the Orwell shoreline. The marsh outside this plot is also labelled Mr
Mather. A Ship Yard is shown near the site of the previous cooperage.
This would connect with properties to the south via a drift way. The
land to the south is marked ‘Corporation Land’. Fewer houses are shown
fronting Great Whip Street.
By a plan of the proposed Wet Dock by John Bransby in 1836 (not shown
here), the planned New Cut to take waters from the Gipping to the
Orwell, past the locked Wet Dock and to the open sea. New Cut would
divide the property formerly owned by Mr Mather and cut through the
western end of the drift way. The plan also shows the position of the
‘Union Workhouse’ (established in 1834) and the ‘Hospital Farm house’
relating, presumably, to Christ's
Great Whip Street Workhouse
The new Ipswich Union purchased a 3.5-acre site on Great Whip Street
from Christ's Hospital at a cost of £525 for the purpose of erecting a
workhouse. Known as St Peter's workhouse, it was erected in 1836-7 at a
cost of £6,585 and was intended to accommodate up to 400 inmates. The
architect was William Mason who was also responsible for workhouse
enlargement schemes at Hartismere and Bury St Edmunds. The Great Whip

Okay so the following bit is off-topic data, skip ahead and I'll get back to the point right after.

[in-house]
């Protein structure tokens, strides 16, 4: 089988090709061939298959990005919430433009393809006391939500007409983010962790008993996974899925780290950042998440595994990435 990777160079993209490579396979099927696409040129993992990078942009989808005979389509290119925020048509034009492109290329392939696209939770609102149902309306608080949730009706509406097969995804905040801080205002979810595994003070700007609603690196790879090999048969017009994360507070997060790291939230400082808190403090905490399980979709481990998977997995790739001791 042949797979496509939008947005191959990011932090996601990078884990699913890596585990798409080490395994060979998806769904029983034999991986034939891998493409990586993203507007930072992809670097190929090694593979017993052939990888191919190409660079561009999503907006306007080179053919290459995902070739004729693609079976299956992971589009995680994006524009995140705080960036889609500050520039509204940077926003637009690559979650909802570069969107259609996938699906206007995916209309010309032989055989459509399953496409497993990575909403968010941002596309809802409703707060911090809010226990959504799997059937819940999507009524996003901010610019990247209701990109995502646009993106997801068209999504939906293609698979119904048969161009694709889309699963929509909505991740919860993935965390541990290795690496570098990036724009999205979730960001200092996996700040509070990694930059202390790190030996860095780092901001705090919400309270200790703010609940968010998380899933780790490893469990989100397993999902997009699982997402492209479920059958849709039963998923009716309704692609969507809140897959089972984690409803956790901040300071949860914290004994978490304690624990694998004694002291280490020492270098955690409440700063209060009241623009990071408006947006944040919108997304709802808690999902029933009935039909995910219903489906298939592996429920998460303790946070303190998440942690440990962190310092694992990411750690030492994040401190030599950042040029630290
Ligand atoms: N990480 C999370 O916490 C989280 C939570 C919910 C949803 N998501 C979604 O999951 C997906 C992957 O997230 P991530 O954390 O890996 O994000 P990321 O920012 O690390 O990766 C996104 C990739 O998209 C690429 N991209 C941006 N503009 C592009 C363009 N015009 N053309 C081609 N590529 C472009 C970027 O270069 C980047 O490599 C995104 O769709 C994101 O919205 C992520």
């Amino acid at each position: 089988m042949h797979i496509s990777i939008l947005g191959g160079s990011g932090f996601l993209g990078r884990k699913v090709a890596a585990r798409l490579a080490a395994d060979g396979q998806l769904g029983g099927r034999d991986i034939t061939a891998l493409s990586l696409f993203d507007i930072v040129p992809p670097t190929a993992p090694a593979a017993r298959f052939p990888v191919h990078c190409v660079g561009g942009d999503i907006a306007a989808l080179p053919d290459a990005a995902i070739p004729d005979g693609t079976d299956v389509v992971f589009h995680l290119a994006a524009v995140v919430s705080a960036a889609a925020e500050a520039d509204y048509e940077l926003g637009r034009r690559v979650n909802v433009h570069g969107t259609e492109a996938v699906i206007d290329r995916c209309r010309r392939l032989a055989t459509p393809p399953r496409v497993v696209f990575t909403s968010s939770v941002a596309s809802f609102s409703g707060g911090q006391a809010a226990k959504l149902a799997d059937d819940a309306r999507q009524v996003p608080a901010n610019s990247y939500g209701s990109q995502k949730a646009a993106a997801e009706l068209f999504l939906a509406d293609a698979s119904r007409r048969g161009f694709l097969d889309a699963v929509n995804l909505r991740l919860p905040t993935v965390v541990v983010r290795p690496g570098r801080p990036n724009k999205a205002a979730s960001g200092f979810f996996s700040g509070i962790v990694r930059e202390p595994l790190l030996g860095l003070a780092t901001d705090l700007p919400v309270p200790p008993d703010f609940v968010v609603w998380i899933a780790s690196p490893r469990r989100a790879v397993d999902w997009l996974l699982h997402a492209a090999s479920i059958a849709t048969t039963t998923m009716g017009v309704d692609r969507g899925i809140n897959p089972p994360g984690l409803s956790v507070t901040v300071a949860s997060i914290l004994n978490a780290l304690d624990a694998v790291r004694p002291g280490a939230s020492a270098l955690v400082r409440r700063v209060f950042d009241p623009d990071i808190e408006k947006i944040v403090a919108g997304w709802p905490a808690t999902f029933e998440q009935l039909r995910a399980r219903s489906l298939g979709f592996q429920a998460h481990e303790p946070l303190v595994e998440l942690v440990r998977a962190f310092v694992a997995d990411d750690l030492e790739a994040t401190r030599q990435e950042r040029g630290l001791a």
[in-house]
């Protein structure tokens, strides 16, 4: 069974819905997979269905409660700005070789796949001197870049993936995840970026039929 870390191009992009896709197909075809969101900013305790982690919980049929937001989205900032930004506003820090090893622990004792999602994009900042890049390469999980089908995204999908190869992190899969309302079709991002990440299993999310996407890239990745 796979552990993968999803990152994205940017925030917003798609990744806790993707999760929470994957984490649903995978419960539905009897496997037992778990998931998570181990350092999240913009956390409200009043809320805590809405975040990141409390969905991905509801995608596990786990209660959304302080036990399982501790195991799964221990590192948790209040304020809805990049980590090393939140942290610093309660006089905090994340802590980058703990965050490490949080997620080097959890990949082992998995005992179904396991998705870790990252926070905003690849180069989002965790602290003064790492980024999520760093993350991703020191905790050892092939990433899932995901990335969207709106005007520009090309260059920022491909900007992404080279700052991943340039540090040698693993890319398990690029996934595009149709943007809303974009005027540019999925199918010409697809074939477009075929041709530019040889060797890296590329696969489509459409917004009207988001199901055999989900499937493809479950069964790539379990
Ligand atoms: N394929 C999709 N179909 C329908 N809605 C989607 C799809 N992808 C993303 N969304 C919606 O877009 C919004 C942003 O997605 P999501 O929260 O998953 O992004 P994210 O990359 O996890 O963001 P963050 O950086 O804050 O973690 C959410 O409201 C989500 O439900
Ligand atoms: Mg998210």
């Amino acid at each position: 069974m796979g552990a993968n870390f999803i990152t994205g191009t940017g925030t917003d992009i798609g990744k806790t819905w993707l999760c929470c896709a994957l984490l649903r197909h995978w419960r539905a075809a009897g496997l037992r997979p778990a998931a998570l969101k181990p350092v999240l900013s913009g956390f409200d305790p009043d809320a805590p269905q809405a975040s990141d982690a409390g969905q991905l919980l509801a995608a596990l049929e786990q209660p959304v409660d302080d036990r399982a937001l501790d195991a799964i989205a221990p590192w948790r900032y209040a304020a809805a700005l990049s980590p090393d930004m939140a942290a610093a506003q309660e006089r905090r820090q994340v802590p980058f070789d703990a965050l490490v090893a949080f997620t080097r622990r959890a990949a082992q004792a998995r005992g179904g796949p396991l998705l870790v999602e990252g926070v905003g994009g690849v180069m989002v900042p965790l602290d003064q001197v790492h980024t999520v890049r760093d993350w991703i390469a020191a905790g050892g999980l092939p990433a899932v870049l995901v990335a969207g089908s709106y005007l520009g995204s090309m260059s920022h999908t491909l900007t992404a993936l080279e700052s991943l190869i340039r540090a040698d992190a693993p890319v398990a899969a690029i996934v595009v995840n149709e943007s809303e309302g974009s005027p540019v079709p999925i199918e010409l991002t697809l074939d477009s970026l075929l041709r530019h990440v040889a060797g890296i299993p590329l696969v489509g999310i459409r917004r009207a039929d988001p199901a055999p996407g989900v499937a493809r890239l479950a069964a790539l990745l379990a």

Street building was constructed in red brick. Its layout broadly
followed the popular cruciform or "square" design. Its entrance block
on Great Whip Street contained the board room and receiving wards. To
the rear, four accommodation wings radiated from a central octagonal
hub. The outer perimeter was formed from single-storey workshops and
outbuildings. A chapel was later added at the rear of the building and
also an infirmary block. The workhouse location and layout are shown on
the 1884 map below. For much more about see our Ipswich Workhouses page.
Monson map 1848 detail
Monson’s map of Ipswich of 1848 shows the post-Wet Dock layout. The
island site is now separated from everything else by water apart from
the narrow access close to Stoke Bridge. A tide mill pond takes up a
large part of the island, with the original lock entrance from New Cut
to the south of it. The Union Workhouse is shown in detail with gardens